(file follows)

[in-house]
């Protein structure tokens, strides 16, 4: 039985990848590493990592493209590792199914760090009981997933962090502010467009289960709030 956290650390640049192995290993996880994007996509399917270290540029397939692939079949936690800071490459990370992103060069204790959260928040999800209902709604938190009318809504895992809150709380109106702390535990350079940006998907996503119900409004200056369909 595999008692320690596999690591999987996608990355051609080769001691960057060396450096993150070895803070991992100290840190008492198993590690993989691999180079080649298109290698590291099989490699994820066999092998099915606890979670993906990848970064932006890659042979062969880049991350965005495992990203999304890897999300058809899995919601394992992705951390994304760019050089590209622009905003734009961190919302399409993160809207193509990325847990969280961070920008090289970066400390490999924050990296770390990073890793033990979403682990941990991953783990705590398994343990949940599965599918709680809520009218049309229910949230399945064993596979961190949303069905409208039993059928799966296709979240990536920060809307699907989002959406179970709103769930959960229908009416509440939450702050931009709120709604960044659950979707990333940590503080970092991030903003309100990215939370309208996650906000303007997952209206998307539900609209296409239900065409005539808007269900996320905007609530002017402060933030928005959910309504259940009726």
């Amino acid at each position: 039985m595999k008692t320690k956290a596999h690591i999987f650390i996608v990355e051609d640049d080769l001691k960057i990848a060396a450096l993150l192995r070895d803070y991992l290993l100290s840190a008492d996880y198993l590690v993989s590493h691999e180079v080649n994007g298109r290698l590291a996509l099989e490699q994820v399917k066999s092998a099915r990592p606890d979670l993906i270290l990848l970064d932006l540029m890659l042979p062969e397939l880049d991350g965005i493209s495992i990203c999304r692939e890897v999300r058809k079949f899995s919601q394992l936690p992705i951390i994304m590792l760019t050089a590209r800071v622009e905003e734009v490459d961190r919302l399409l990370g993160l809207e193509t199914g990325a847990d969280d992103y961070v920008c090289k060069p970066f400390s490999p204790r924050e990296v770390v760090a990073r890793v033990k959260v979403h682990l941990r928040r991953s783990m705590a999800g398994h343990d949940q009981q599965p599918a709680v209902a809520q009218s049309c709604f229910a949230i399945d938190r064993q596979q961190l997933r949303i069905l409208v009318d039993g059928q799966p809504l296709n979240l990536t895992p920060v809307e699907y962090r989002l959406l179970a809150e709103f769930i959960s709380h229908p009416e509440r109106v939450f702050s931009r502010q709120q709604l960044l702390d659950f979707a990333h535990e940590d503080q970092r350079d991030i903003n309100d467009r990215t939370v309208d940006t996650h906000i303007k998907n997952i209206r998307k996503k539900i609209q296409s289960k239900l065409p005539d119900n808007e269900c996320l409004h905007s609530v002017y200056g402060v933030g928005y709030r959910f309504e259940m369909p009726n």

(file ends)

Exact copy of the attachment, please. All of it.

[in-house]
């Protein structure tokens, strides 16, 4: 039985990848590493990592493209590792199914760090009981997933962090502010467009289960709030 956290650390640049192995290993996880994007996509399917270290540029397939692939079949936690800071490459990370992103060069204790959260928040999800209902709604938190009318809504895992809150709380109106702390535990350079940006998907996503119900409004200056369909 595999008692320690596999690591999987996608990355051609080769001691960057060396450096993150070895803070991992100290840190008492198993590690993989691999180079080649298109290698590291099989490699994820066999092998099915606890979670993906990848970064932006890659042979062969880049991350965005495992990203999304890897999300058809899995919601394992992705951390994304760019050089590209622009905003734009961190919302399409993160809207193509990325847990969280961070920008090289970066400390490999924050990296770390990073890793033990979403682990941990991953783990705590398994343990949940599965599918709680809520009218049309229910949230399945064993596979961190949303069905409208039993059928799966296709979240990536920060809307699907989002959406179970709103769930959960229908009416509440939450702050931009709120709604960044659950979707990333940590503080970092991030903003309100990215939370309208996650906000303007997952209206998307539900609209296409239900065409005539808007269900996320905007609530002017402060933030928005959910309504259940009726």
């Amino acid at each position: 039985m595999k008692t320690k956290a596999h690591i999987f650390i996608v990355e051609d640049d080769l001691k960057i990848a060396a450096l993150l192995r070895d803070y991992l290993l100290s840190a008492d996880y198993l590690v993989s590493h691999e180079v080649n994007g298109r290698l590291a996509l099989e490699q994820v399917k066999s092998a099915r990592p606890d979670l993906i270290l990848l970064d932006l540029m890659l042979p062969e397939l880049d991350g965005i493209s495992i990203c999304r692939e890897v999300r058809k079949f899995s919601q394992l936690p992705i951390i994304m590792l760019t050089a590209r800071v622009e905003e734009v490459d961190r919302l399409l990370g993160l809207e193509t199914g990325a847990d969280d992103y961070v920008c090289k060069p970066f400390s490999p204790r924050e990296v770390v760090a990073r890793v033990k959260v979403h682990l941990r928040r991953s783990m705590a999800g398994h343990d949940q009981q599965p599918a709680v209902a809520q009218s049309c709604f229910a949230i399945d938190r064993q596979q961190l997933r949303i069905l409208v009318d039993g059928q799966p809504l296709n979240l990536t895992p920060v809307e699907y962090r989002l959406l179970a809150e709103f769930i959960s709380h229908p009416e509440r109106v939450f702050s931009r502010q709120q709604l960044l702390d659950f979707a990333h535990e940590d503080q970092r350079d991030i903003n309100d467009r990215t939370v309208d940006t996650h906000i303007k998907n997952i209206r998307k996503k539900i609209q296409s289960k239900l065409p005539d119900n808007e269900c996320l409004h905007s609530v002017y200056g402060v933030g928005y709030r959910f309504e259940m369909p009726n």